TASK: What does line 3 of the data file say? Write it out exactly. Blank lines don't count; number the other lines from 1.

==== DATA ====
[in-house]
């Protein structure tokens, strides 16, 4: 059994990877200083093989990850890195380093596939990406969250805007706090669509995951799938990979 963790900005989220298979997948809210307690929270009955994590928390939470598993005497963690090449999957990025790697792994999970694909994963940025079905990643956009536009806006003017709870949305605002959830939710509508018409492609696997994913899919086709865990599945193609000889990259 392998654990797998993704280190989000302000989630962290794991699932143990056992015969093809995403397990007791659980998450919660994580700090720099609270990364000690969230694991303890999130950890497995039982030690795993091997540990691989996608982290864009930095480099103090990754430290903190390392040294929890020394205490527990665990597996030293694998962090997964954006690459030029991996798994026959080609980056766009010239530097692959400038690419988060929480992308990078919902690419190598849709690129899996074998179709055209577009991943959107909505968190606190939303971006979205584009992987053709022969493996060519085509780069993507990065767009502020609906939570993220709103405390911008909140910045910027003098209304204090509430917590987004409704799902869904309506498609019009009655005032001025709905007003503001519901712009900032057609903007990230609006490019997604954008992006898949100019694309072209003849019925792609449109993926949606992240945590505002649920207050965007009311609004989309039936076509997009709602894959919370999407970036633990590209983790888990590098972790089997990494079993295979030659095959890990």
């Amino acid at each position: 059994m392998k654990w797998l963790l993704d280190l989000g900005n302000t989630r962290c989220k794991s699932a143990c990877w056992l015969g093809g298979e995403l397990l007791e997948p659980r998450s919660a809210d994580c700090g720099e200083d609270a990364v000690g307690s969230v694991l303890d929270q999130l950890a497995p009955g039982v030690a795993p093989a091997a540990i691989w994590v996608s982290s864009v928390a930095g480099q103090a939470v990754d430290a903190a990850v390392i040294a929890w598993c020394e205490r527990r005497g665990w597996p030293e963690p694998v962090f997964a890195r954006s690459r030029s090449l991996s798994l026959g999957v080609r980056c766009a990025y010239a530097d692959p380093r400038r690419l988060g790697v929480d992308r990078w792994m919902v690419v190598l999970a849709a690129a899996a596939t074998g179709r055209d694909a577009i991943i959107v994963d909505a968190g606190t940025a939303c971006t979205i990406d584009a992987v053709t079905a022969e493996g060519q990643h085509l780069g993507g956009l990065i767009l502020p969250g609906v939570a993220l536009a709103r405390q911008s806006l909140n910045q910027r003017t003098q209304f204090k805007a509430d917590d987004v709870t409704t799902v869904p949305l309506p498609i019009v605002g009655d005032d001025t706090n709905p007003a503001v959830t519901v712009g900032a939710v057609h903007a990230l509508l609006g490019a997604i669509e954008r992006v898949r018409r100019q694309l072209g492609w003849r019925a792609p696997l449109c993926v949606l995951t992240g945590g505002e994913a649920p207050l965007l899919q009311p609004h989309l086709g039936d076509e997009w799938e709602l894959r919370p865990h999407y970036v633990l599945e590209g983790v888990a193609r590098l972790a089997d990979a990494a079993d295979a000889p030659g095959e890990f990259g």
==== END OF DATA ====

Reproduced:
């Amino acid at each position: 059994m392998k654990w797998l963790l993704d280190l989000g900005n302000t989630r962290c989220k794991s699932a143990c990877w056992l015969g093809g298979e995403l397990l007791e997948p659980r998450s919660a809210d994580c700090g720099e200083d609270a990364v000690g307690s969230v694991l303890d929270q999130l950890a497995p009955g039982v030690a795993p093989a091997a540990i691989w994590v996608s982290s864009v928390a930095g480099q103090a939470v990754d430290a903190a990850v390392i040294a929890w598993c020394e205490r527990r005497g665990w597996p030293e963690p694998v962090f997964a890195r954006s690459r030029s090449l991996s798994l026959g999957v080609r980056c766009a990025y010239a530097d692959p380093r400038r690419l988060g790697v929480d992308r990078w792994m919902v690419v190598l999970a849709a690129a899996a596939t074998g179709r055209d694909a577009i991943i959107v994963d909505a968190g606190t940025a939303c971006t979205i990406d584009a992987v053709t079905a022969e493996g060519q990643h085509l780069g993507g956009l990065i767009l502020p969250g609906v939570a993220l536009a709103r405390q911008s806006l909140n910045q910027r003017t003098q209304f204090k805007a509430d917590d987004v709870t409704t799902v869904p949305l309506p498609i019009v605002g009655d005032d001025t706090n709905p007003a503001v959830t519901v712009g900032a939710v057609h903007a990230l509508l609006g490019a997604i669509e954008r992006v898949r018409r100019q694309l072209g492609w003849r019925a792609p696997l449109c993926v949606l995951t992240g945590g505002e994913a649920p207050l965007l899919q009311p609004h989309l086709g039936d076509e997009w799938e709602l894959r919370p865990h999407y970036v633990l599945e590209g983790v888990a193609r590098l972790a089997d990979a990494a079993d295979a000889p030659g095959e890990f990259g």